October 15, 2018

For most of us, getting a flu shot ranks among the least exciting annual events. But researchers at the Washington National Primate Research Center (WaNPRC) at the University of Washington (UW) are hoping to make this yearly obligation a thing of the past.

A team led by Deborah Fuller, a professor in the Department of Microbiology at the UW School of Medicine, is testing the effectiveness of a universal vaccine that protects from every strain of influenza virus, even when the viruses transform genetically from year to year. Working with cynomolgus macaques, the researchers have seen promise using a DNA vaccine that instructs skin cells to produce antigens, while inducing antibodies and T cell responses to fight flu infection.

The vaccine was created using genetic components of influenza virus that remain constant. This feature allows the vaccine to get around the genetic drift, or changes, that occur in influenza strains from year to year.

“With the immunized groups, we found that using this conserved component of the virus gave them 100 percent protection against a previous circulating influenza virus that didn’t match the vaccine,” Fuller said. “This was very exciting for us.”

The DNA vaccine is administered through the epidermis with a “gene gun” device, which injects the vaccine directly into the skin cells. The cells then produce the flu vaccine and prompt the body to actively fight infection. This is an improvement over current on-the-market vaccines, which simply repel the virus.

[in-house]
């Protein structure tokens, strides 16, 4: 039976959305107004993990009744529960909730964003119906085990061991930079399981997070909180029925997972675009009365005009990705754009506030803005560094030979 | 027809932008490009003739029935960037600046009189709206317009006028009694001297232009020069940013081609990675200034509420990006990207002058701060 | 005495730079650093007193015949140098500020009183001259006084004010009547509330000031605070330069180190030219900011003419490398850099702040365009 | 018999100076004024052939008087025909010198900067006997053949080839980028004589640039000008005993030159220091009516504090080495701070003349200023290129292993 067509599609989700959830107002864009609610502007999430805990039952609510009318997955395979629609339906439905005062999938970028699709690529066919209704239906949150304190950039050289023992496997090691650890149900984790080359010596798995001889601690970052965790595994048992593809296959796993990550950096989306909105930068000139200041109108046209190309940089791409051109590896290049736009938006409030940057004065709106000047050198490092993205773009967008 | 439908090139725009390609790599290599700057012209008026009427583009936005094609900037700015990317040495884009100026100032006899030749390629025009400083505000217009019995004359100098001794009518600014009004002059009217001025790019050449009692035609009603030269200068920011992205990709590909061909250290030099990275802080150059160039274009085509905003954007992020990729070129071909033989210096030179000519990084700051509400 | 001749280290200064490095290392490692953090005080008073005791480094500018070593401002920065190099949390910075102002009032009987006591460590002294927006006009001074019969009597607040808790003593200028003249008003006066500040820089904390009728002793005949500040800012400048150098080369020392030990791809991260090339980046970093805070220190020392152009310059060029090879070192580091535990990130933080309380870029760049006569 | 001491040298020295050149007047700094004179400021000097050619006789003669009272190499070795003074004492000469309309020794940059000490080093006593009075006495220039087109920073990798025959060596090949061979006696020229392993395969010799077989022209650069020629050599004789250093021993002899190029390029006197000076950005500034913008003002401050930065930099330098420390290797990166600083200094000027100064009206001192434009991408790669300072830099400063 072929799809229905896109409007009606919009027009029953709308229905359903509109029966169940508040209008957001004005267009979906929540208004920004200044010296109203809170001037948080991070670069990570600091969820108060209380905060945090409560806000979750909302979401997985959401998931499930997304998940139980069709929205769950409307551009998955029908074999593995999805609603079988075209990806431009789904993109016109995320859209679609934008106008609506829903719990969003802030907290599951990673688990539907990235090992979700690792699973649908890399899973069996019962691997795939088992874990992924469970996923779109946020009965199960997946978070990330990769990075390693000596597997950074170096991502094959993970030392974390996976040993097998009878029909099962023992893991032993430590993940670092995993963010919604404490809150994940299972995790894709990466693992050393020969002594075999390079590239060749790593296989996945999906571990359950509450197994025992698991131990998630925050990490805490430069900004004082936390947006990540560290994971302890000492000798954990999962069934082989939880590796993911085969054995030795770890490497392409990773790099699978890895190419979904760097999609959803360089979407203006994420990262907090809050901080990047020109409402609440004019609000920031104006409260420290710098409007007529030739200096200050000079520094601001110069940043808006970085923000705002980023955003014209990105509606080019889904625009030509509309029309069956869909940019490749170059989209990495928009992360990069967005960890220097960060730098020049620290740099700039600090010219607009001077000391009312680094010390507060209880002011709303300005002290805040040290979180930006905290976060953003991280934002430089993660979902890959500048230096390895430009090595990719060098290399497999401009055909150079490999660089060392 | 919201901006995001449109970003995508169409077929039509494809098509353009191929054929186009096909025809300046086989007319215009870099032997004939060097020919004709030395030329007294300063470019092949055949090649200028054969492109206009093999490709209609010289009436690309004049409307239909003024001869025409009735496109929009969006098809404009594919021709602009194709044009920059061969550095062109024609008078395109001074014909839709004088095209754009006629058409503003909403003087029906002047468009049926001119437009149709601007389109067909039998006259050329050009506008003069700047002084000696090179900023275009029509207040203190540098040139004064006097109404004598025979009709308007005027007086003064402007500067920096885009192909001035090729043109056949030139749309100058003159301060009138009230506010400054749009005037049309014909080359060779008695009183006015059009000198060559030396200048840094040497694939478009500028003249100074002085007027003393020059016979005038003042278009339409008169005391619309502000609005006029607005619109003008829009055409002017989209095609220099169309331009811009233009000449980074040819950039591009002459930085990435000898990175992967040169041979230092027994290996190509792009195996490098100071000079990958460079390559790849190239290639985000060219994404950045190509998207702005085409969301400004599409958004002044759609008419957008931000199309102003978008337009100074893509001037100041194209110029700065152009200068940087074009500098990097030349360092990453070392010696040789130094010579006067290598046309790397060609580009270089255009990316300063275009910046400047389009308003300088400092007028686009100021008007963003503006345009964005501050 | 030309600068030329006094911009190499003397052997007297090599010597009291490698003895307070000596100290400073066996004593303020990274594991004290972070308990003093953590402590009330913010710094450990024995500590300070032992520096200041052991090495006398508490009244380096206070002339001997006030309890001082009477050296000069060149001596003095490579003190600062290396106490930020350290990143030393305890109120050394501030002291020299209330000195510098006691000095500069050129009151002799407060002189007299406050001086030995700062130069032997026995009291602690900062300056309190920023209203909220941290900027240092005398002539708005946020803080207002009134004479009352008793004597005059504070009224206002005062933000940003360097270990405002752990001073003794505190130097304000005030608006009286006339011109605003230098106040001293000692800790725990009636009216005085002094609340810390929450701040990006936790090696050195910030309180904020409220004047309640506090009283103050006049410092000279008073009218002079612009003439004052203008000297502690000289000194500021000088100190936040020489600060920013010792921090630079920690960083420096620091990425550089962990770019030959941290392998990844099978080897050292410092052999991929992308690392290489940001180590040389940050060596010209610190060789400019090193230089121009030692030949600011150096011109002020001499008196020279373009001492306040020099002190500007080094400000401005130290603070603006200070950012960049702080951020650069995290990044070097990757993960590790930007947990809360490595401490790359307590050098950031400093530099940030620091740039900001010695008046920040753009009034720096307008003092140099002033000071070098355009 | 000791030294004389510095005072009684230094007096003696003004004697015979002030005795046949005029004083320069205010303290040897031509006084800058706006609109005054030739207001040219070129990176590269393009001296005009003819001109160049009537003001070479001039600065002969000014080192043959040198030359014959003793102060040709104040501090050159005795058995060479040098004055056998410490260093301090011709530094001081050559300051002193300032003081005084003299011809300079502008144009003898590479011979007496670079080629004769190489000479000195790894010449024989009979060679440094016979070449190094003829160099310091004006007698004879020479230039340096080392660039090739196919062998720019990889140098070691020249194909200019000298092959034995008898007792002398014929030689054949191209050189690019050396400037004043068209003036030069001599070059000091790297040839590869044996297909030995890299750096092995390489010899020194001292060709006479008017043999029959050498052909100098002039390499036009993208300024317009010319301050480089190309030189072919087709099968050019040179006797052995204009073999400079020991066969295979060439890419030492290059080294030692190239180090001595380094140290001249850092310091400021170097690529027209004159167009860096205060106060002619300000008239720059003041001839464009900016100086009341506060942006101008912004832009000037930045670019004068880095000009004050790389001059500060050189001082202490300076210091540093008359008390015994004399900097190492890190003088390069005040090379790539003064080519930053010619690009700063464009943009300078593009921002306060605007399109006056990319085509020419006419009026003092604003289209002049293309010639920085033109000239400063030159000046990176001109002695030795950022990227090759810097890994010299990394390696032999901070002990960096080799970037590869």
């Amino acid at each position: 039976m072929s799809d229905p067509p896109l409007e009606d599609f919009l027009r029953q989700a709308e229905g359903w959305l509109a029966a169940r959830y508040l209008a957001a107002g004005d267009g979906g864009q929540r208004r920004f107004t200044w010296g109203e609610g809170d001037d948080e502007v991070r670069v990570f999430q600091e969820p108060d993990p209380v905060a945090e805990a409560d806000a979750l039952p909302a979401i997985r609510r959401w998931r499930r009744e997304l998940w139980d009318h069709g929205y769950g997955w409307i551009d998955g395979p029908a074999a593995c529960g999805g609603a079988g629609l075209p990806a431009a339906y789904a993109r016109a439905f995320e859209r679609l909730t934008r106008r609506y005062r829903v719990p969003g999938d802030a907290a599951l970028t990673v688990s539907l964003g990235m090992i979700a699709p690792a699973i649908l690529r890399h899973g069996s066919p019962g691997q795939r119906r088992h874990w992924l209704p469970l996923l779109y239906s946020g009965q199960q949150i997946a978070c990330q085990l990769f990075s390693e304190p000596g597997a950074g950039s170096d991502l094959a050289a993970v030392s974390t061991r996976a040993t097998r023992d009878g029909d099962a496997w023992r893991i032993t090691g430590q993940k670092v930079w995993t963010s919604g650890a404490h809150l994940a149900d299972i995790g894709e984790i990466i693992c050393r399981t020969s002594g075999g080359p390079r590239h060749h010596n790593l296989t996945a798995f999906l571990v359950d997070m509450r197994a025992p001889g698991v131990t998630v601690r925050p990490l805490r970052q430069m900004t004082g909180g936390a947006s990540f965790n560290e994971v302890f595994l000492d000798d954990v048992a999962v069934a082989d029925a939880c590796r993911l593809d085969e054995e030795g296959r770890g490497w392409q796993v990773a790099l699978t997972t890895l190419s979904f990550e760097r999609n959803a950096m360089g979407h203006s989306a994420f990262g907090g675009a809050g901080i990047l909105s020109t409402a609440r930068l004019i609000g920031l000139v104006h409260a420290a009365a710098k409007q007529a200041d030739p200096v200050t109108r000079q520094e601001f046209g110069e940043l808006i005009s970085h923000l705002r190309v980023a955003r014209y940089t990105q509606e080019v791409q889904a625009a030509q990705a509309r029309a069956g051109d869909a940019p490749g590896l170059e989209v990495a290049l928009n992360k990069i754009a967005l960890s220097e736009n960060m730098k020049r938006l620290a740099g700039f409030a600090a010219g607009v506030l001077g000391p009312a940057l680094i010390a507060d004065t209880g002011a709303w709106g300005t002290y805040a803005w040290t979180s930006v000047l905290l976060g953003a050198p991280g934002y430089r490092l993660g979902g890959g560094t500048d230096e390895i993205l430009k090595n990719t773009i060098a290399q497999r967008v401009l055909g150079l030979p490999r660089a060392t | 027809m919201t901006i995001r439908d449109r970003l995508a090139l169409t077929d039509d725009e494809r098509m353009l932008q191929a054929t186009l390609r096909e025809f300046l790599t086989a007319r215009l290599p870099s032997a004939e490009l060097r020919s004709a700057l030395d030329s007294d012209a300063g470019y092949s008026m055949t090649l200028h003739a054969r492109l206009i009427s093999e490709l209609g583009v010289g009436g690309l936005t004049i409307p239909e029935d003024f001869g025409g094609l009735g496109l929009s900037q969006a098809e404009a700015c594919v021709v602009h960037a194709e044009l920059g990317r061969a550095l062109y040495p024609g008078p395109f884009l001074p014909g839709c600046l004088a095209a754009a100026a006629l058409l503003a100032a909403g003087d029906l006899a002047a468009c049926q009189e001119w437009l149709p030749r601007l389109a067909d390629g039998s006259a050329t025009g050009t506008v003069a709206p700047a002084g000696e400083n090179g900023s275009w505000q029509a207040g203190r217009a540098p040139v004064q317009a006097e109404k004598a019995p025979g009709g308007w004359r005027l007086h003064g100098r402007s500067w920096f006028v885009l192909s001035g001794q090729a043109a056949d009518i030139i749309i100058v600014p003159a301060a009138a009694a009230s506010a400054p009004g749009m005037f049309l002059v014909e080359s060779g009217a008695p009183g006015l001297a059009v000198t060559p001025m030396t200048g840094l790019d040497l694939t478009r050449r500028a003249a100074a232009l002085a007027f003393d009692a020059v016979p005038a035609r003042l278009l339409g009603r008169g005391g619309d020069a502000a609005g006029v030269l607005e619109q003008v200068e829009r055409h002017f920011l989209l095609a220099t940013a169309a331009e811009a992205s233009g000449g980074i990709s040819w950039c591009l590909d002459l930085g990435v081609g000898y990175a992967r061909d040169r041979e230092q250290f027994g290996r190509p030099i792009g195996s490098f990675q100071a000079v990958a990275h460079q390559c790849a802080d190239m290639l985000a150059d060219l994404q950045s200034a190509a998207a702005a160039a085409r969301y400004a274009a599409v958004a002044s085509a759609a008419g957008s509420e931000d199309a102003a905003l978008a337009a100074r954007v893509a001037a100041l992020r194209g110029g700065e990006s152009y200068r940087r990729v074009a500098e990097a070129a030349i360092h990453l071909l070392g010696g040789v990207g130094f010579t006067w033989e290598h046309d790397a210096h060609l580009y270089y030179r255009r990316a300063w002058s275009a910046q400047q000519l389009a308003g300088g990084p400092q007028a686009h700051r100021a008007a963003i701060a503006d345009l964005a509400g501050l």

This approach also takes less time to produce—about three months—than the nine months required to produce the current U.S.-approved vaccine.

“We’ve been working essentially with the same vaccine (techniques) over the last 40 years,” Fuller noted. “It’s been a shake-and-bake vaccine: You produce the virus, you kill the virus, you inject it. Now it’s time for vaccines to go through an overhaul, and this includes the influenza vaccine.”

Fuller said that this kind of universal vaccine could eliminate the need for yearly flu vaccinations and be kept on-hand for rapid deployment in response to a deadly pandemic strain of the virus.

She added that DNA-based vaccines may also prove effective for different viruses, like Zika, and for other possible serious outbreaks.

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